An early history of medical translation
David Tracey, Bern, Switzerland
This presentation will explore how Western medicine originated in the Mediterranean island of Kos over 2000 years ago, was lost to Europe with the fall of the Western Roman Empire, but was recovered and developed further by translators (many of whom were doctors) in the course of two spectacular translation movements. The first was centred in Baghdad (at that time a major cultural and trade centre in the Middle East), where almost all non-literary Greek books available in the Byzantine Empire were acquired and translated from Greek to Arabic from the 8th to 10th centuries. The second translation movement was located in Spanish centres such as Toledo, where extensive libraries held many of these Arabic translations as well as original texts by Arabic physicians. These texts were translated from Arabic into Latin in the 12th and 13th centuries, often by foreign scholars. These translations (together with others from monasteries and the medical school of Salerno in Italy) formed the basis of medical curricula in the earliest universities in Europe. We will also look at different approaches of mediaeval translators to their work, in particular the choice between literal and interpretive modes of translation – an ever-present dilemma faced by translators throughout history.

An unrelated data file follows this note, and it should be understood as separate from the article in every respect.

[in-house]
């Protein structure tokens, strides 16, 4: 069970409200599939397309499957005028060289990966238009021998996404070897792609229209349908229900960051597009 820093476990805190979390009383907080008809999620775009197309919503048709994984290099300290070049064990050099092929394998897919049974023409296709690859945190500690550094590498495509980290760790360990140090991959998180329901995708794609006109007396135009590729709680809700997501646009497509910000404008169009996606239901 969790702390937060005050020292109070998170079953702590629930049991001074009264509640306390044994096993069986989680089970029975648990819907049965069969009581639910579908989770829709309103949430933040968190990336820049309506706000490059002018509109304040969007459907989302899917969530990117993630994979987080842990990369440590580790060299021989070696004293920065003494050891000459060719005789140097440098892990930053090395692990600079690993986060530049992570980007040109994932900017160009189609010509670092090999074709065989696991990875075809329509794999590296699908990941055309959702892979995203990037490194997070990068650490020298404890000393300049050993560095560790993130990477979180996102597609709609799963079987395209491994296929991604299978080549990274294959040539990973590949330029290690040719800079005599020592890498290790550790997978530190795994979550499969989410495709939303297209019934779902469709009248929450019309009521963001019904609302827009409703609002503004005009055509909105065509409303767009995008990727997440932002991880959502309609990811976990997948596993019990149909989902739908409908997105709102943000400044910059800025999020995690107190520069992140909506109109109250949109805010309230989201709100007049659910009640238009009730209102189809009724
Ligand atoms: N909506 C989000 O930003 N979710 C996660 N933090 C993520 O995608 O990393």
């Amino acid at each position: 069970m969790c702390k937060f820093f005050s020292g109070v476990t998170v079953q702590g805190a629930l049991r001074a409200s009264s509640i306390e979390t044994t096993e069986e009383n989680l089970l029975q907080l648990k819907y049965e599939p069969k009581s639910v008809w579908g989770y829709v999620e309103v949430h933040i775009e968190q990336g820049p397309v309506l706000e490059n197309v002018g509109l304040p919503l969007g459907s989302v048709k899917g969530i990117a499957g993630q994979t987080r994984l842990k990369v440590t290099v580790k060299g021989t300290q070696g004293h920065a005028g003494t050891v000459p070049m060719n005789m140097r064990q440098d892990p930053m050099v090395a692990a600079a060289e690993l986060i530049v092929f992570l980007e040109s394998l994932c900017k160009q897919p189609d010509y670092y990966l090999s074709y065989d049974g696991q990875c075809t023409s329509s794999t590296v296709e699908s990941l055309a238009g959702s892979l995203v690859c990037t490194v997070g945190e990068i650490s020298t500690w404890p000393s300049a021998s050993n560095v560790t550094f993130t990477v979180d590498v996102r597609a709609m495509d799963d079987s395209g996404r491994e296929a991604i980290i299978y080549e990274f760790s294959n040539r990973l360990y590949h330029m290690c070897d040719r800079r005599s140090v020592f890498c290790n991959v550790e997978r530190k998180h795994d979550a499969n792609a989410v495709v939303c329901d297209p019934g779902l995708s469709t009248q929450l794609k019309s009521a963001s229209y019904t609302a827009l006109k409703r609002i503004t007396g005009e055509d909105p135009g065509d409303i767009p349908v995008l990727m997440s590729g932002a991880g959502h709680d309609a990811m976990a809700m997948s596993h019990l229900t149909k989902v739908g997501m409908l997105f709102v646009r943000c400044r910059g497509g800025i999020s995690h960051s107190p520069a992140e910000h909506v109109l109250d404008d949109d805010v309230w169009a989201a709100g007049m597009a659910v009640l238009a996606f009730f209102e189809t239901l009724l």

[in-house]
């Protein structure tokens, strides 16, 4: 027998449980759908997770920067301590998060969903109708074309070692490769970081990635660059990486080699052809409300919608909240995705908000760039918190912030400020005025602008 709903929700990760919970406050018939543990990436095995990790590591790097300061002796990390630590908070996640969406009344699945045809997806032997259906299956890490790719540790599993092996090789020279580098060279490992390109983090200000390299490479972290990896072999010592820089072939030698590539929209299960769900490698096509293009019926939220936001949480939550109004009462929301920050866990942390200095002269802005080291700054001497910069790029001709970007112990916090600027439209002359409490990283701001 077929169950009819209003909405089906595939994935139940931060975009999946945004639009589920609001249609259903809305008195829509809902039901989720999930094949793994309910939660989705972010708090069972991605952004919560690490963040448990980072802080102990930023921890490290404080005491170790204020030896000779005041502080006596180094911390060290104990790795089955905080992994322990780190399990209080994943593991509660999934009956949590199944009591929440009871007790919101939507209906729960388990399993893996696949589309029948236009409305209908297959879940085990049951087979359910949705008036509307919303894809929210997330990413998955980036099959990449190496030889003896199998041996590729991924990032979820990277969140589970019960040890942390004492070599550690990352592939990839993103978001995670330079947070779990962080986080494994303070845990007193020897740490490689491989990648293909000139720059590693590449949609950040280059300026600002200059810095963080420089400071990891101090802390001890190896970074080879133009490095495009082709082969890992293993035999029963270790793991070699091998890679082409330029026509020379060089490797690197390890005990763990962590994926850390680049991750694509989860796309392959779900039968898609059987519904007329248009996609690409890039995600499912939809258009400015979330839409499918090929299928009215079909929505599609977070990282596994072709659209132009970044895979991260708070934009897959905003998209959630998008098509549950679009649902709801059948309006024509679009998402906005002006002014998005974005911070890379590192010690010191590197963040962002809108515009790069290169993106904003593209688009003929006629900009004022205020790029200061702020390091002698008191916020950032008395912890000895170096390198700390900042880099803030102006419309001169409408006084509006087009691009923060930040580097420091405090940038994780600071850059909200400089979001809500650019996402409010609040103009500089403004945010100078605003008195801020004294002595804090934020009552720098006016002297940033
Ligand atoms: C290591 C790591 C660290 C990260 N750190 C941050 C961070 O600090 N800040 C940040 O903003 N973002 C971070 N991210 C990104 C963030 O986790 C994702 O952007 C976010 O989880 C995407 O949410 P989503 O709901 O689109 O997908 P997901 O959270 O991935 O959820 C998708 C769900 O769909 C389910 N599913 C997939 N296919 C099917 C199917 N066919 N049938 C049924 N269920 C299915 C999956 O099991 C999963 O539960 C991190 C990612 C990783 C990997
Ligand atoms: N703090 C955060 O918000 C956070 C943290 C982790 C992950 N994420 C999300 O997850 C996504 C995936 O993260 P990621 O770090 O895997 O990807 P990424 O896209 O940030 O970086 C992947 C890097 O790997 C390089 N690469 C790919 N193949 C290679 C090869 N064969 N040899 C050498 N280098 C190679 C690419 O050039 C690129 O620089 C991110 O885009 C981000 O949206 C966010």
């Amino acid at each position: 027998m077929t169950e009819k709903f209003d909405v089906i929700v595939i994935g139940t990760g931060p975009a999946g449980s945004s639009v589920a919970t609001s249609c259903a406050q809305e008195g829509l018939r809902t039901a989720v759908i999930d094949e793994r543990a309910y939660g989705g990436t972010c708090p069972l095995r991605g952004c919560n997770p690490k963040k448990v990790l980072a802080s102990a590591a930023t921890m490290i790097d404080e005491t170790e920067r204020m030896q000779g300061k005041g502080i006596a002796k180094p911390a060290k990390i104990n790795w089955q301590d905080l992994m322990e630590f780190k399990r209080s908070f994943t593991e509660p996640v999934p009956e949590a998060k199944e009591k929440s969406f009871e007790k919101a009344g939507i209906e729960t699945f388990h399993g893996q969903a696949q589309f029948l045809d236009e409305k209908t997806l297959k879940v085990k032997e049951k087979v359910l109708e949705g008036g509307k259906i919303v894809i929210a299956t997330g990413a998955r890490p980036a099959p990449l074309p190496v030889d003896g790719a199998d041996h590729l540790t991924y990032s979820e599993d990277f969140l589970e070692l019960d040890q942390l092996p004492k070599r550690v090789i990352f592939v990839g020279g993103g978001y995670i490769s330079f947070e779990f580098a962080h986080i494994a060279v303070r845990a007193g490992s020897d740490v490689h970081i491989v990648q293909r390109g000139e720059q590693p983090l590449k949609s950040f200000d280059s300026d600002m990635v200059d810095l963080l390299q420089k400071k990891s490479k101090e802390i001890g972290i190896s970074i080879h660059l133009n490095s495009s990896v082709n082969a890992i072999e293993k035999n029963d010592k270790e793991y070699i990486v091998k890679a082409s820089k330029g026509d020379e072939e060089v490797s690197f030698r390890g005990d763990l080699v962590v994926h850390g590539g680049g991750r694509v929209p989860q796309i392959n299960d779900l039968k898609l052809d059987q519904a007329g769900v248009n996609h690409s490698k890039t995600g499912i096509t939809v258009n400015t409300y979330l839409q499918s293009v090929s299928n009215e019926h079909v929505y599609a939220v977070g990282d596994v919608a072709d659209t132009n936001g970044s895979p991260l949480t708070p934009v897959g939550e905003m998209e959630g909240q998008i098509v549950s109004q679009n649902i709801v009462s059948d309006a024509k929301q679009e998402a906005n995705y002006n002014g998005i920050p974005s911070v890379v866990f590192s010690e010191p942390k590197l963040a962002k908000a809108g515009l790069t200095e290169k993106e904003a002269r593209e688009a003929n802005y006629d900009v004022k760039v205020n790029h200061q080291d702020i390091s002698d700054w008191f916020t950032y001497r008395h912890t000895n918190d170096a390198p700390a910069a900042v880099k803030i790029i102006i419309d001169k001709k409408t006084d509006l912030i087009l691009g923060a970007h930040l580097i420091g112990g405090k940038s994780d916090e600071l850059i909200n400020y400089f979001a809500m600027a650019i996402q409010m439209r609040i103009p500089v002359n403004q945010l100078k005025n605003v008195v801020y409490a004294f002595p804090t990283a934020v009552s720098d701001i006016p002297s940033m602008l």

David Tracey worked as an academic for many years in medical schools in Australia, Germany, the UK and the USA. He started to translate medical texts while teaching in London, and now works as a freelance translator in Bern, Switzerland, where he lives with his wife Silke (a German doctor and indispensable proofreader) and their two children.